Hifi Life Quotes

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All technical refinements discourage me. Perfect photography, larger screens, hi-fi sound, all make it possible for mediocrities slavishly to reproduce nature; and this reproduction bores me. What interests me is the interpretation of life by an artist. The personality of the film maker interests me more than the copy of an object.
Jean Renoir
Well, imagine you are alone in a room. The lights are down low, you’ve got some scented candles going. Soothing New Age tunes, nothing too druid-chanty, seep out of the hi-fi to gently massage your cerebral cortex. Feel good? Are you the best, most special person in the room right now? Yes. That’s the gift of being alone. Then a bozo in a CAT Diesel Power cap barges in. What’s the chance that you are the best, most special person in the room now? Fifty-fifty. If you both were dealt two cards, those would be your odds of holding the winning hand. Now imagine ten people are in the room. It’s cramped. You’re elbow to elbow, aerosolized dandruff floats in the air, and the candle’s lavender scent is complicated by BO tones, with a tuna sandwich finish. What are the chances you’re the best, most special person in the room? If you were handed cards, you might expect to be crowned one time out of ten. People, as ever, are the problem. The more people there are, the tougher you have it. Just by sitting next to you, they fuck you up, as if life were nothing more than a bus ride to hell (which it is). But what if you moved to another seat? Changed position? Your seat is everything. It can give you room to relax, to contemplate your next move. Or it might instigate your unraveling.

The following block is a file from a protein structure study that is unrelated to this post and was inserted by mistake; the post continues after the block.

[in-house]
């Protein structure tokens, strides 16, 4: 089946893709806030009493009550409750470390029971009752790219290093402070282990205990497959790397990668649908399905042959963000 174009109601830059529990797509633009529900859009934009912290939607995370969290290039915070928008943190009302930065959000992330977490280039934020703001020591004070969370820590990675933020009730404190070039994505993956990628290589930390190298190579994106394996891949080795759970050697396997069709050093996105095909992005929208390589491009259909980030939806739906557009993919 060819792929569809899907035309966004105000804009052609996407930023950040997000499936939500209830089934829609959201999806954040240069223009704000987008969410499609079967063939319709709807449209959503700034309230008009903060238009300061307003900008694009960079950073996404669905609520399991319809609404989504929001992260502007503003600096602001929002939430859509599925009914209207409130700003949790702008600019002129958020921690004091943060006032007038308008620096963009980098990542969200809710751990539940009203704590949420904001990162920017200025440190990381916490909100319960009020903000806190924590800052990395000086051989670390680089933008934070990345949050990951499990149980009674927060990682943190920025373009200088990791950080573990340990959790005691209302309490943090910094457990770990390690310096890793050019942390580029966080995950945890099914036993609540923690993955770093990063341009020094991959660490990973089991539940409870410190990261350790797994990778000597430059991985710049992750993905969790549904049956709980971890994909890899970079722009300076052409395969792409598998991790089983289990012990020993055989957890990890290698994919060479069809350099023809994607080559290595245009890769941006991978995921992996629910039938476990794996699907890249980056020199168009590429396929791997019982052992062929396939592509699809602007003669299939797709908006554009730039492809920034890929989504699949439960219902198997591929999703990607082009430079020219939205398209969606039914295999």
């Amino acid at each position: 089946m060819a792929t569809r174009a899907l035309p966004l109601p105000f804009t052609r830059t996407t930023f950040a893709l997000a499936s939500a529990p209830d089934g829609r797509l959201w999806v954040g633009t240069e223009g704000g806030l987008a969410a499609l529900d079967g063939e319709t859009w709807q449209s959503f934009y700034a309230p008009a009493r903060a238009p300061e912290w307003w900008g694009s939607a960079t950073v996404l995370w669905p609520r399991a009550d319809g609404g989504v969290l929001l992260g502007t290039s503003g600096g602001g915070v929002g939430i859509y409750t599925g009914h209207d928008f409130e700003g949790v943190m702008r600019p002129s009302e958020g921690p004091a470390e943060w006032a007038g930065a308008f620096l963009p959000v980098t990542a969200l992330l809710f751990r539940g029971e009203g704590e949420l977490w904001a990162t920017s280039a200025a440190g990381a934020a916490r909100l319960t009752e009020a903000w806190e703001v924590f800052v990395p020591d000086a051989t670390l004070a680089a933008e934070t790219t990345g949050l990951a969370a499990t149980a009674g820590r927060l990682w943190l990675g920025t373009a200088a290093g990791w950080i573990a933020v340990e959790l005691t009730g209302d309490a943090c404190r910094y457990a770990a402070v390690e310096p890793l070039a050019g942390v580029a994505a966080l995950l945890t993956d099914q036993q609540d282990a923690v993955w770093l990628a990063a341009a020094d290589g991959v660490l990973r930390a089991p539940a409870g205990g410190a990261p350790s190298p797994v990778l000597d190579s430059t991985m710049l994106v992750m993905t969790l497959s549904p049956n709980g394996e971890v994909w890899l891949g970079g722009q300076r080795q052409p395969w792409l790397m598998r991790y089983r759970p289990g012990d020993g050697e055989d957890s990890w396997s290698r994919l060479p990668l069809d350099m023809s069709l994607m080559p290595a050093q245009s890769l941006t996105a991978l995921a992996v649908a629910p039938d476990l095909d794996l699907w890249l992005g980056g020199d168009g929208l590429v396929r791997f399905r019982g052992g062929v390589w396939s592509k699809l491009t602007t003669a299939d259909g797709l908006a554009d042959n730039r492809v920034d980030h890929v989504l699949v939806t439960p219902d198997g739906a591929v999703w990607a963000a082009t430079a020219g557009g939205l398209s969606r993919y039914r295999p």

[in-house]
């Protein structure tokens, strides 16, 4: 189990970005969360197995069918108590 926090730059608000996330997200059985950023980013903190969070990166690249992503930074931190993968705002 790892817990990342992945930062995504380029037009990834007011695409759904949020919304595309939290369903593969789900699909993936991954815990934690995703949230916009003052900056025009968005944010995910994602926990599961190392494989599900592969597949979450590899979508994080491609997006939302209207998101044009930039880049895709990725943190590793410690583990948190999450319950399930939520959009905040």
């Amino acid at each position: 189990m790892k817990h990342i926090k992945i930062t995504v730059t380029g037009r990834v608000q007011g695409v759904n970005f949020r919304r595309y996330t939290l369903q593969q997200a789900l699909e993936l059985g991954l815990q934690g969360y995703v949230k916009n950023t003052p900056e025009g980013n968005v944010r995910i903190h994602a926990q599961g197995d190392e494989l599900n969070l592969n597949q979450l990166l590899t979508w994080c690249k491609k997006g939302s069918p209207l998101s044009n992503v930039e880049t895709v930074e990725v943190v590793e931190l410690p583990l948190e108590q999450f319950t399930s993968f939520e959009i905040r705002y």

Colson Whitehead (The Noble Hustle: Poker, Beef Jerky, and Death)
The logic of demand creation requires that women smoke and drink in public, move about freely, and assert their right to happiness instead of living for others. The advertising industry thus encourages the pseudo-emancipation of women, flattering them with its insinuating reminder, 'You've come a long way, baby,' and disguising the freedom to consume as genuine autonomy. Similarly it flatters and glorifies youth in the hope of elevating young people to the status of full-fledged consumers in their own right, each with a telephone, a television set, and a hi-fi in his own room. The 'education' of the masses has altered the balance of forces within the family, weakening the authority of the husband in relation to the wife and parents in relation to their children. It emancipates women and children from patriarchal authority, however, only to subject them to the new paternalism of the advertising industry, the industrial corporation, and the state.
Christopher Lasch (The Culture of Narcissism: American Life in An Age of Diminishing Expectations)